AUSTIN — Amid a tumultuous two-year public safety disaster in Texas’ capital city, citizens continue to resist harmful decisions by their city officials—and are offering alternative solutions.
The most recent storyline is that the newly-organized citizen group “Stop Candlewood” is calling out the Democrat-run Austin City Council for their controversial plan to purchase a multimillion-dollar north Austin hotel—a Candlewood Suites—and convert it into low-barrier homeless housing for only 83 individuals.
“The [Williamson County] Appraisal District valuation for Candlewood Suites [is] $2.5M for 2021. Why does Austin want to pay almost 4X the appraised value – $9.55M – to purchase Candlewood?” the group wrote on social media Tuesday. “Even if the market value was 2X the appraised value ($5M), that would still mean Austin is paying another almost $5M more for some reason.”
“Stop Candlewood” was formed after the city council made the spending decision in February on short notice, without notifying area residents or officials and disregarding the county’s request to delay the purchase. The move sparked community outrage, lawsuit threats, and even a proposed state law.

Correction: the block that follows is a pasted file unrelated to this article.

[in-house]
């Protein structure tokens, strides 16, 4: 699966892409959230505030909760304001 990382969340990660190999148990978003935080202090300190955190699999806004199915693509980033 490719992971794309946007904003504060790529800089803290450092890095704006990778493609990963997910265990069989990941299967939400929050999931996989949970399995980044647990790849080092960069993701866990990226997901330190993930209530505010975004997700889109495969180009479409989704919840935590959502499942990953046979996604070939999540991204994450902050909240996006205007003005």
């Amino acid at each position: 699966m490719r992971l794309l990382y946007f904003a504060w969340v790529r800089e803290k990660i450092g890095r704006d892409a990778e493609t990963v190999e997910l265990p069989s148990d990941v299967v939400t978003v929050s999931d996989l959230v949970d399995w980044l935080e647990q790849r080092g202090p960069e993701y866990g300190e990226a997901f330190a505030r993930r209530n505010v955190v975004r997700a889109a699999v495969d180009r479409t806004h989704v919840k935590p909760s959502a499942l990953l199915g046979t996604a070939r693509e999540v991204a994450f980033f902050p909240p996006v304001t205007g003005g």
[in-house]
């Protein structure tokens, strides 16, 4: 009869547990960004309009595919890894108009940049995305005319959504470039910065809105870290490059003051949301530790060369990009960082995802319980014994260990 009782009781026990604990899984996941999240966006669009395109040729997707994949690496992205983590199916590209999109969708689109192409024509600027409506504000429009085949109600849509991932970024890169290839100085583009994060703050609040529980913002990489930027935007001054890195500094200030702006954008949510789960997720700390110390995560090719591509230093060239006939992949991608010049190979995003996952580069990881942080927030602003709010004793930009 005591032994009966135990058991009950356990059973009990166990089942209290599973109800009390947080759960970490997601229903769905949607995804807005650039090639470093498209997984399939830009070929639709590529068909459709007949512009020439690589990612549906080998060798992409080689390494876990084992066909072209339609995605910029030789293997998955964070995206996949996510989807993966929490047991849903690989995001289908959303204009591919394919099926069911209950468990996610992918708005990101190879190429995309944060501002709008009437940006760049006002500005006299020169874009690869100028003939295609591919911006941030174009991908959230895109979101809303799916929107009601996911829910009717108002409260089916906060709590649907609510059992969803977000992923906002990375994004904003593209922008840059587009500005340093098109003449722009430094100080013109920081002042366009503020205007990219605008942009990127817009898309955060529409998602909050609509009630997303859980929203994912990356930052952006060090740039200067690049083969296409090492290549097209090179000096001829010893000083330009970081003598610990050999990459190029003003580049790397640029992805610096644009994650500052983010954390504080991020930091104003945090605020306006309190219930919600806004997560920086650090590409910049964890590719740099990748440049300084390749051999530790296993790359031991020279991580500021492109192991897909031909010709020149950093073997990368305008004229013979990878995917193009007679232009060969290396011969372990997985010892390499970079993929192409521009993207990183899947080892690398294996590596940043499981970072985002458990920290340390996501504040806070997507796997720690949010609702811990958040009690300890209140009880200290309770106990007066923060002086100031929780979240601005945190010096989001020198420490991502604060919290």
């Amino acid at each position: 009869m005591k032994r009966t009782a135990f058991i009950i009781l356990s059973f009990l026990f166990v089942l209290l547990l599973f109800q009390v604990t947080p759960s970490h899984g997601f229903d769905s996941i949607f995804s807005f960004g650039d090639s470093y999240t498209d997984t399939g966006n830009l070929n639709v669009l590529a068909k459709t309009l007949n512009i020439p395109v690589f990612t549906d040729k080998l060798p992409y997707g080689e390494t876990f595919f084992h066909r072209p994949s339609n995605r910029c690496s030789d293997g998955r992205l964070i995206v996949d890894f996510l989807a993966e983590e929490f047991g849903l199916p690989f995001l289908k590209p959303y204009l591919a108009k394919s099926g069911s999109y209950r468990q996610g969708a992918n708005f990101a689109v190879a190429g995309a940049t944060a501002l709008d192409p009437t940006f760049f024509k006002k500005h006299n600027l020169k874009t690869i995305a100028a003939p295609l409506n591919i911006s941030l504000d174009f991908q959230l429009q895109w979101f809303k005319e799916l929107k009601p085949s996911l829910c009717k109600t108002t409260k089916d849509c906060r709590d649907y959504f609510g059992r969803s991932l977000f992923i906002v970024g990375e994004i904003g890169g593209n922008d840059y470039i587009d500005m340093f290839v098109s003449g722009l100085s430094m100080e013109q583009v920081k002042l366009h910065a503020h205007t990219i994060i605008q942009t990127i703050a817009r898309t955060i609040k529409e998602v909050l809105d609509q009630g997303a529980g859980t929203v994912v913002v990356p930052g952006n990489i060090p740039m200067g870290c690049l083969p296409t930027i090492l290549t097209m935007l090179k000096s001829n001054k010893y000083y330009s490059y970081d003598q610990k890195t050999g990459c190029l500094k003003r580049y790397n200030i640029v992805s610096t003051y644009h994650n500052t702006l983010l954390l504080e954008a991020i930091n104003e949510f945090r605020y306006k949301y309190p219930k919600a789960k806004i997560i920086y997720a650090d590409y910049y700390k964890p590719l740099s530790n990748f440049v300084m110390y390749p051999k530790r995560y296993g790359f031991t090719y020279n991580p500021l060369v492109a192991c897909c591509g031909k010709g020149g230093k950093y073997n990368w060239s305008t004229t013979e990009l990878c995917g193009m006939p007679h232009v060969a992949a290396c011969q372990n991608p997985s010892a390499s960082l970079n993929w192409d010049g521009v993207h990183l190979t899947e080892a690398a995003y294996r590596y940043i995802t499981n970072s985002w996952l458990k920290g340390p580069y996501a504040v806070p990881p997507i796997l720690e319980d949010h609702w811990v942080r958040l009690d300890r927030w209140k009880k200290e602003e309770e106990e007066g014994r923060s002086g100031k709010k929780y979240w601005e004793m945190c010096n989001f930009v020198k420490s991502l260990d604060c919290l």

“We are not against [the] homeless, but our problem is the location,” said citizen Rupal Chaudhari, who helped organize “Stop Candlewood” and whose family “invested their livelihoods” to own two hotels adjacent to the homeless project. She said separately that the city’s conduct in making the decision was an “absolute abuse of power.”
The Candlewood incident is just one of the most recent chapters in the broader storyline that traces back to 2019, when the city council legalized homeless camping in nearly all public spaces (except city hall, notably).
That decision began a disastrous saga of tent cities along sidewalks and neighborhoods, a drastic surge of the city’s homeless population, a wildfire of public backlash, and a more dangerous public environment (violent crime
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